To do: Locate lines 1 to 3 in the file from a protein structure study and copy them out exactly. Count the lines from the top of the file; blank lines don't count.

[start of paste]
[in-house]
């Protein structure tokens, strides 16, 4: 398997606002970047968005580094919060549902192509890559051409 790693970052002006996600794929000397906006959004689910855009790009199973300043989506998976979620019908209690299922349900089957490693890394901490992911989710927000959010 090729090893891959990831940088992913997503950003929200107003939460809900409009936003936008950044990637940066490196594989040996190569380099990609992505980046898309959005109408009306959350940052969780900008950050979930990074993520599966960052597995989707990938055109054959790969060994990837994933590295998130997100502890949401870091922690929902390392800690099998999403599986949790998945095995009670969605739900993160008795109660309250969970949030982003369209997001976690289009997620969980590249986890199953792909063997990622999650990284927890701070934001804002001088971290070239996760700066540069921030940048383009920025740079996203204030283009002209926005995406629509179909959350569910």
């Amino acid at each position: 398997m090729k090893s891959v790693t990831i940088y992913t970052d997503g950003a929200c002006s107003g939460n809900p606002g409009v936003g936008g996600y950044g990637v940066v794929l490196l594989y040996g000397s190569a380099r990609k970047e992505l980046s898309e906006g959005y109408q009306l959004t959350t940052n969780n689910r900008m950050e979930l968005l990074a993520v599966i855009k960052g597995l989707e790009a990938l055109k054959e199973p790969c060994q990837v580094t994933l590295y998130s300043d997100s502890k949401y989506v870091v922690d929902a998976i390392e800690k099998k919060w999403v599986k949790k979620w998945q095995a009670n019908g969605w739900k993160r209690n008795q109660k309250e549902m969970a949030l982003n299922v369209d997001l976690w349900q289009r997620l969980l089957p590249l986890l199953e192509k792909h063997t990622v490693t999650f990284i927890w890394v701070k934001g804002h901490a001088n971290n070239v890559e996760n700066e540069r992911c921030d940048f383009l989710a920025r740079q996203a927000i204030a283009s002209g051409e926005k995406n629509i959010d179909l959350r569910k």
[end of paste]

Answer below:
[in-house]
């Protein structure tokens, strides 16, 4: 398997606002970047968005580094919060549902192509890559051409 790693970052002006996600794929000397906006959004689910855009790009199973300043989506998976979620019908209690299922349900089957490693890394901490992911989710927000959010 090729090893891959990831940088992913997503950003929200107003939460809900409009936003936008950044990637940066490196594989040996190569380099990609992505980046898309959005109408009306959350940052969780900008950050979930990074993520599966960052597995989707990938055109054959790969060994990837994933590295998130997100502890949401870091922690929902390392800690099998999403599986949790998945095995009670969605739900993160008795109660309250969970949030982003369209997001976690289009997620969980590249986890199953792909063997990622999650990284927890701070934001804002001088971290070239996760700066540069921030940048383009920025740079996203204030283009002209926005995406629509179909959350569910």
């Amino acid at each position: 398997m090729k090893s891959v790693t990831i940088y992913t970052d997503g950003a929200c002006s107003g939460n809900p606002g409009v936003g936008g996600y950044g990637v940066v794929l490196l594989y040996g000397s190569a380099r990609k970047e992505l980046s898309e906006g959005y109408q009306l959004t959350t940052n969780n689910r900008m950050e979930l968005l990074a993520v599966i855009k960052g597995l989707e790009a990938l055109k054959e199973p790969c060994q990837v580094t994933l590295y998130s300043d997100s502890k949401y989506v870091v922690d929902a998976i390392e800690k099998k919060w999403v599986k949790k979620w998945q095995a009670n019908g969605w739900k993160r209690n008795q109660k309250e549902m969970a949030l982003n299922v369209d997001l976690w349900q289009r997620l969980l089957p590249l986890l199953e192509k792909h063997t990622v490693t999650f990284i927890w890394v701070k934001g804002h901490a001088n971290n070239v890559e996760n700066e540069r992911c921030d940048f383009l989710a920025r740079q996203a927000i204030a283009s002209g051409e926005k995406n629509i959010d179909l959350r569910k």